Visit Youqson Kyaung, a striking teak monastery; the largest lacquer Buddha image in Myanmar; the trio of brick shrines at Paya Thonzu and Ananda Temple. Tea house stop at Salay House.
21.01.2017 - 21.01.2017 32 °C
By the time we woke this morning, we were already sailing. We will be docking at Salay in time to participate in a walking tour of the village at 9 am. Salay was founded in the 13th century and has 7,000 residents. It contains Bagan era shrines, beautiful 19th century teak monasteries and preserved British colonial buildings. We are running a bit behind and actually docked at 9.30 am and immediately went ashore. Phil decided not to come today but stay in the cabin and watch the tennis instead.
It is quite cool again this morning. The wind is the problem. Without the wind, it would be nice, but as soon as we stop sailing, the wind does abate a bit.
We walked through the town of Salay and it is totally different from the other villages we have seen. Lots of children everywhere and as usual, the villagers come out to see us. There are old colonial buildings and stupas everywhere. It is such a shame that these old colonial buildings are left to deteriorate, but apparently several years ago, the population moved to Bagan.
These bags of water are hanging on most of the houses. It is in case of fire, of course.
We passed the monastery and went into the pagoda to see the lacquered Buddha. Legend has it that he was found floating in the Irrawaddy and the Salay people were the ones who found him and brought him ashore and put him in their temple.
Chillies drying in the foreground.
We visited an old teak monastery and on the way back to the ship, called into the Salay Tea House for some Burmese tea and samoas. Very nice. The tea house is situated on the banks of the river and it was just a short walk along the road to get us back to the ship. The tea house also had a souvenir shop but we hardly had any time to check out the merchandise, which was unfortunate as there seemed to be some interesting things in there.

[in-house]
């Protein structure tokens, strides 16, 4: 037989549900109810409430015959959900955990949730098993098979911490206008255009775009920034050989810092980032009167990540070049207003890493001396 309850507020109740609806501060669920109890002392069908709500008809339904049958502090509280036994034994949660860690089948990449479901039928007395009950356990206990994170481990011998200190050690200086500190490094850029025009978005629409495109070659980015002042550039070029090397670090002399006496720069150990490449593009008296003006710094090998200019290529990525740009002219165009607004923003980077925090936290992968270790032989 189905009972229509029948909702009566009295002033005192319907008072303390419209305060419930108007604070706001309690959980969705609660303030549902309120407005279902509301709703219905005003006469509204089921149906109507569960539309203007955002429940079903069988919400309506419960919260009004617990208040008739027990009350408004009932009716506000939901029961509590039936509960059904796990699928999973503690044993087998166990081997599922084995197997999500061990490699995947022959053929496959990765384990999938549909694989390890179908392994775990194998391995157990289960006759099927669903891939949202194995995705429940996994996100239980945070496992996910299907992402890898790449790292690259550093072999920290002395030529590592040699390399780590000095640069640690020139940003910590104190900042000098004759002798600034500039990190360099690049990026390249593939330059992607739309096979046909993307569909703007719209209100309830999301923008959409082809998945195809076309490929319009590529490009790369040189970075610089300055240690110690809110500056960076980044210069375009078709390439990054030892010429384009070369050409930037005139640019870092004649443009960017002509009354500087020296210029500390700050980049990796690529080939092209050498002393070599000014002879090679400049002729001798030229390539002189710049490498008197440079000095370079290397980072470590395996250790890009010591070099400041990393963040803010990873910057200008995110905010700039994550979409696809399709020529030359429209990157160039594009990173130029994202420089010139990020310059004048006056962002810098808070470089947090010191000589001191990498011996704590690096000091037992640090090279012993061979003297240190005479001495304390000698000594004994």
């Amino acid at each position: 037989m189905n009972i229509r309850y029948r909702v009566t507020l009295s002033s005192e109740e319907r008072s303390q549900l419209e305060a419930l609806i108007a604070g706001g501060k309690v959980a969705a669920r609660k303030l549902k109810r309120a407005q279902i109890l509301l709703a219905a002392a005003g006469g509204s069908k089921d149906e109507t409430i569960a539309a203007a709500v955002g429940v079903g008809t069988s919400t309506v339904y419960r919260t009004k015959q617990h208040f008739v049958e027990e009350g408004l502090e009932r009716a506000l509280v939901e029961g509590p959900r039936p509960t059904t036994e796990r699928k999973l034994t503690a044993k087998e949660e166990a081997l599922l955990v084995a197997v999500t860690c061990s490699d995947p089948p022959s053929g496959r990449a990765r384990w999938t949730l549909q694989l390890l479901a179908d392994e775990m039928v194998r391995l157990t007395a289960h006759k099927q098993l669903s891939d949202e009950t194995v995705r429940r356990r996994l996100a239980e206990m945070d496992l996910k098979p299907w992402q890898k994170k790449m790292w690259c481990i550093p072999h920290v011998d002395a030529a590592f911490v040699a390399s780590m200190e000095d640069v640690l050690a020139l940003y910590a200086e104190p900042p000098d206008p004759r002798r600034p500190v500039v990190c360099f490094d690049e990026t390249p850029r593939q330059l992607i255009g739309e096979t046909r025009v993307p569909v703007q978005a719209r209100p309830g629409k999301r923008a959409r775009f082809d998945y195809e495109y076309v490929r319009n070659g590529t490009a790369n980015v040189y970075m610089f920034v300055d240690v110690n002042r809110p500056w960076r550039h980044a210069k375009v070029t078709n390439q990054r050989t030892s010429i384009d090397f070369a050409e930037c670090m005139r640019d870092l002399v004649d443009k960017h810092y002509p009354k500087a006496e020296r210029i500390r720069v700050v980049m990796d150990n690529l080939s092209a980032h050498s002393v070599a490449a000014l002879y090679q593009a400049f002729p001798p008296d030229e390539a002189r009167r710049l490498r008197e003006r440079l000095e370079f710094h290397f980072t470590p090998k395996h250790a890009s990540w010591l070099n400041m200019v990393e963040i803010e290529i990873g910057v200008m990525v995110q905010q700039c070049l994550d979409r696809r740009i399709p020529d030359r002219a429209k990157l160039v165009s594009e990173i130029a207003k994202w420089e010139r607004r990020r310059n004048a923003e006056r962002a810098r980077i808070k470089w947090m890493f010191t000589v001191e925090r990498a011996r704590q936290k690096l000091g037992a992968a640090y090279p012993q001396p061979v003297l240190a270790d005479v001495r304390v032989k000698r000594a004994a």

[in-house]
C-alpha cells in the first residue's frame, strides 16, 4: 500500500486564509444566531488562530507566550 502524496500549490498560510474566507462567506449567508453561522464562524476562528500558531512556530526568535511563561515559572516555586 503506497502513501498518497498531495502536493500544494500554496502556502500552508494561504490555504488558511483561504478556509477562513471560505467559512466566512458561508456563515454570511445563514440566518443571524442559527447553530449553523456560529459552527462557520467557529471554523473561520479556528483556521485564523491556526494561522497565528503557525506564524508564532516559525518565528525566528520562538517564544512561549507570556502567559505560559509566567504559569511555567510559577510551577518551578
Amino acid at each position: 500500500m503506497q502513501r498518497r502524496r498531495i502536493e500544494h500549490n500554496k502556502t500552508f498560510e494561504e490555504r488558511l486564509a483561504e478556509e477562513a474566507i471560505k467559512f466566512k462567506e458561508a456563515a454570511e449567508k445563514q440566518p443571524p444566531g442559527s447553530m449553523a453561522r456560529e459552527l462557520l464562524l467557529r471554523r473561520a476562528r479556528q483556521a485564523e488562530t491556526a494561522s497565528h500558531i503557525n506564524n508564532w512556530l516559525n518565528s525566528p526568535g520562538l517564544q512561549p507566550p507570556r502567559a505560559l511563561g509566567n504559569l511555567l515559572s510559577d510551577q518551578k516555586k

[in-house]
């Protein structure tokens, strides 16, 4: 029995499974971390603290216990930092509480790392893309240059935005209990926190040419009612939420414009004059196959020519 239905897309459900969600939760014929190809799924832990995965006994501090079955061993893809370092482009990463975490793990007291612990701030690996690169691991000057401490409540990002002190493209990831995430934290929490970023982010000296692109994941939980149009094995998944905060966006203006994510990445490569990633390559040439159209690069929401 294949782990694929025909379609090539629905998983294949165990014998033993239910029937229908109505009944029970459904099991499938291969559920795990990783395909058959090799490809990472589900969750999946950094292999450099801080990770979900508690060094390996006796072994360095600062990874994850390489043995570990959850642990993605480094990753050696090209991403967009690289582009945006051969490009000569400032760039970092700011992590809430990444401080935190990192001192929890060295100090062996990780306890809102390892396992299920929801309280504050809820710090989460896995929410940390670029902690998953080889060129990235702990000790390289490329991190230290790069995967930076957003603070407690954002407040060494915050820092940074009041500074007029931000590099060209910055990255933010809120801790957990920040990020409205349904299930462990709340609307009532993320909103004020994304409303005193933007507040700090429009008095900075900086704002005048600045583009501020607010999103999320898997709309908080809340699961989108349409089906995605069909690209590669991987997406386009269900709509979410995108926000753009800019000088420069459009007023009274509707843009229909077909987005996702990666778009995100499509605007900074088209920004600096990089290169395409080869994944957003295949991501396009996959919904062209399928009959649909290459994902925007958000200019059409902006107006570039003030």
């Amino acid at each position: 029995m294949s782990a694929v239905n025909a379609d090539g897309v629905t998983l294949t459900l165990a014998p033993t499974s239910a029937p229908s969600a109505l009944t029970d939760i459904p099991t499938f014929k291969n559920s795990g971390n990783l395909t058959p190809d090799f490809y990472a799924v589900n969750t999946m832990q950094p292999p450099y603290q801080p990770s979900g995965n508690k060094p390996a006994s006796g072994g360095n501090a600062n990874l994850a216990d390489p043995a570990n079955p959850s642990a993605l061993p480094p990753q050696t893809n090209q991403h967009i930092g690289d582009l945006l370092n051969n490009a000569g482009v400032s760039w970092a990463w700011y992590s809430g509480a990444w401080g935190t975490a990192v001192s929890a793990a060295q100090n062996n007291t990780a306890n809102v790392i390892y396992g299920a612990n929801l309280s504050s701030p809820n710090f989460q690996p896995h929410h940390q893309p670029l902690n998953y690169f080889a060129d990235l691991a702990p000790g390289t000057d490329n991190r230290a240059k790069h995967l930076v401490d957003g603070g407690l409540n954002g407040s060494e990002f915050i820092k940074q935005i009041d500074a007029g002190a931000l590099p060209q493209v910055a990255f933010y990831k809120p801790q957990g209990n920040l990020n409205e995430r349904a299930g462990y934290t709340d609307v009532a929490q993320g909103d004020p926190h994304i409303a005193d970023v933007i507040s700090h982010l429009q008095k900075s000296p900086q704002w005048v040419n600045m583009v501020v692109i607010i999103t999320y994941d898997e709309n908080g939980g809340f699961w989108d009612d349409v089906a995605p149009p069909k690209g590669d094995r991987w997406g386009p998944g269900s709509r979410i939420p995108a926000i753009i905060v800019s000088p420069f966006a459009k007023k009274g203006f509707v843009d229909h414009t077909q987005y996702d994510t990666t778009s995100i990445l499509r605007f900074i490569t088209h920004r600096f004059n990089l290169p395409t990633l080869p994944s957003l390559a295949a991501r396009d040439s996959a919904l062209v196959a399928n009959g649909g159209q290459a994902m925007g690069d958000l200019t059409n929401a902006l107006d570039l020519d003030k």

Me and Susan - our guide.
Aren't the Burmese nice to their tourists. They really are such a gentle and friendly race of people.
Washing day and bath time.
TJ, Susan and I had a discussion at lunch about Myanmar Tea and now TJ knows what it is, so all I have to do is ask and he'll know what I want.
Phil went for a massage this afternoon but before he went, I hopped into the jacuzzi. I couldn't get it to work so he phoned for help and THREE staff arrived. How embarrassing! I'm sitting in the jacuzzi while they are trying to work out why it wouldn't work and then we realised that the water wasn't covering the sensor. Once we topped up the jacuzzi, then everything worked perfectly. How lovely it was - lying back in the jacuzzi and watching the world pass by as we sailed along the Irrawaddy.
I went to an icecream party at the pool, which was followed by a small concert of singing and dancing by the staff. I had chocolate and chilli icecream, but I couldn't taste any chilli, which was probably a good thing. After the concert, we all got up and danced to "YMCA". It was great fun.
We docked in Bagan almost at sunset and the staff had to work very quickly to drop anchor, secure a line ashore and put up the gangway. We are tied to a large rock here as opposed to large trees at other dockings along the river. It is quite mild outside this evening and there is not much wind. I hope we have left that weather behind us.
Bagan was once the centre of the Pagan Empire and is the centre of the Burmese lacquerware industry. Bagan contains a huge number of religious edifices and magnificent architectural examples. There are two different styles of temples in Bagan - the stupa (a solid style temple) and the gu style (hollow temple).
A stupa, also called a pagoda, is a massive structure, typically with a relic chamber inside. In contrast to the stupas, the hollow gu style temple is a structure used for meditation, devotional worship of the Buddha and other Buddhist rituals. The gu temples come in two basic styles - one face design and four face design - essentially one main entrance and four main entrances.
Early to bed tonight as tomorrow is a HUGE day, commencing at 5.20 am when some of us will be going to give alms to the monks. More about this tomorrow.
Buddist saying for today - "A generous heart, kind speech and a life of service and compassion are the things which renew humanity"